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The House of Wisdom: How the Arabs Transformed Western Civilization Hardcover – 2 Feb 2009

3.9 out of 5 stars 15 customer reviews

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Product details

  • Hardcover: 272 pages
  • Publisher: Bloomsbury Publishing PLC (2 Feb. 2009)
  • Language: English
  • ISBN-10: 0747594007
  • ISBN-13: 978-0747594000
  • Product Dimensions: 16.6 x 2.6 x 24 cm
  • Average Customer Review: 3.9 out of 5 stars  See all reviews (15 customer reviews)
  • Amazon Bestsellers Rank: 449,426 in Books (See Top 100 in Books)

Product Description

Review

'Lyons gives us a new and important understanding of our historical and cultural relation to Islam and the Arab world ... this is a well-crafted, powerful account which akss us to re-examine our assumptions about East and West, a task never so neccessary as now' -- The Scotsman

'Lyons vividly conveys the excitement young European Scholars travelling east must have felt as they glimpsed a dazzling new world of learning'
-- New Scientist

'The House Of Wisdom lays out for us the fascinating decades before the forgetting began' -- Evening Standard

`Jonathan Lyons tells the story of the House of Wisdom, the caliphs who supported it and the people who worked there, at a riveting, breakneck pace' -- Ziauddin Sardar, The Times

`Lyons tells many of these stories well; this is a work of popular history, not of original research, but he has read widely in the English-language literature, and has a good journalist's eye for detail.' -- Noel Malcolm, Sunday Telegraph

Review

`Jonathan Lyons tells the story of the House of Wisdom, the caliphs who supported it and the people who worked there, at a riveting, breakneck pace'

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Customer Reviews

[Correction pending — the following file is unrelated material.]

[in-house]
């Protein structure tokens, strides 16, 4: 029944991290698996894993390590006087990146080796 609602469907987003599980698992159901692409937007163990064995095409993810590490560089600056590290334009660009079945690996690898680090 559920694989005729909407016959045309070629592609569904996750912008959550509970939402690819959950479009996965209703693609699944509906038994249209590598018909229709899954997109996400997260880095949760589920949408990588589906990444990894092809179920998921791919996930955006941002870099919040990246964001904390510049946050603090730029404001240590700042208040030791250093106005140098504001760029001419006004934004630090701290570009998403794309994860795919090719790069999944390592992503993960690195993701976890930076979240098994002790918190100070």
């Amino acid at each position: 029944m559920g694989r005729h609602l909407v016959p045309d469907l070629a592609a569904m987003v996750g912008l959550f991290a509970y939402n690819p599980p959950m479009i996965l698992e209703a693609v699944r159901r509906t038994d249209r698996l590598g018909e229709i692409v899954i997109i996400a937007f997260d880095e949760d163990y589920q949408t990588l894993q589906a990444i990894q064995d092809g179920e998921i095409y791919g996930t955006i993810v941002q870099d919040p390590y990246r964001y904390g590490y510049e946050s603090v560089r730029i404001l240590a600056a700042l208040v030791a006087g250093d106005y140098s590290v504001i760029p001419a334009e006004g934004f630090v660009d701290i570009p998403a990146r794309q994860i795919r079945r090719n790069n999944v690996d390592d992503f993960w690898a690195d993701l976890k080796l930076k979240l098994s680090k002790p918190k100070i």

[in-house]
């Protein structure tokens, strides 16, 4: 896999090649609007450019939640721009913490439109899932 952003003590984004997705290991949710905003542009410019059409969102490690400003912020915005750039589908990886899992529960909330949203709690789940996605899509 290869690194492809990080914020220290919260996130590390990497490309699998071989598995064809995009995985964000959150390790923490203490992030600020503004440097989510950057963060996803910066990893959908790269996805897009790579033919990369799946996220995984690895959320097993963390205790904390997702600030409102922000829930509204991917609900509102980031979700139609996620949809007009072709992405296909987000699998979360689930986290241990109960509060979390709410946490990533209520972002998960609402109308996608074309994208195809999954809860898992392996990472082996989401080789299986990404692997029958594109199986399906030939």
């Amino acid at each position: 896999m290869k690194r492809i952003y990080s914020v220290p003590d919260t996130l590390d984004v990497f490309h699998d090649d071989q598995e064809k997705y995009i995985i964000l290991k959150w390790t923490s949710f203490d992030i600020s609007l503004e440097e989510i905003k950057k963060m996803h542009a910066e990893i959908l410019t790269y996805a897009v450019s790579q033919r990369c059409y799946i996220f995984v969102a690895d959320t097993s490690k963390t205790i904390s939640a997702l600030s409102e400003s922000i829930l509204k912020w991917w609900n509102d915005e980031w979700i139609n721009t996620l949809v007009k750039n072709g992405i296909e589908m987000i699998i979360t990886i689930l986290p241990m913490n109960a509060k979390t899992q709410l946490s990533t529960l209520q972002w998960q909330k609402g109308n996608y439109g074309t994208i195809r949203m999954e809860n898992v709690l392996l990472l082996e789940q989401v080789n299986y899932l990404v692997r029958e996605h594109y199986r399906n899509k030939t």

3.9 out of 5 stars
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Format: Hardcover Verified Purchase
The subtitle of this book is `How the Arabs Transformed Western Civilization'; and in order to show this, Jonathan Lyons devotes the first 50 pages of a 200 page text principally to show how badly the West needed to be transformed.

When the First Crusade (about which we are given many unnecessary political details) began in 1096, the people of the West were rightly looked upon by the Arabs as coarse, brutish, and dirty; so ignorant that they could not even tell the time with any exactitude; their notion of justice involving trial by ordeal; their `medical' procedures which killed rather than cured; a clumsy numerical system they had inherited from the Romans; and with only scraps of knowledge of the achievements of antiquity having survived the barbarian invasions. In Europe, there was indeed some scholarship - we speak of a Carolingian and of an Ottonian Renaissance - but most learning was theological, and the official line of the Church was that any pragmatic attempt to understand the material world was suspect as being at best a distraction from seeking salvation and at worst a danger to it.

But there was also, among the violence, more peaceful interaction between the western invaders and the Arabs (and between the Arab invaders of Spain and the Christians there). Lyons describes how Arab scholarship of every kind had been promoted by the early Abbasid caliphs from the middle of the 8th to the first half of the 9th century (i.e. well before the First Crusade of 1096): by al-Mansur, Harun al-Rashid, and especially by al-Mamun, who had established the House of Wisdom as a great centre of learning and translations from Greek, Persian and Indian manuscripts.
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Format: Hardcover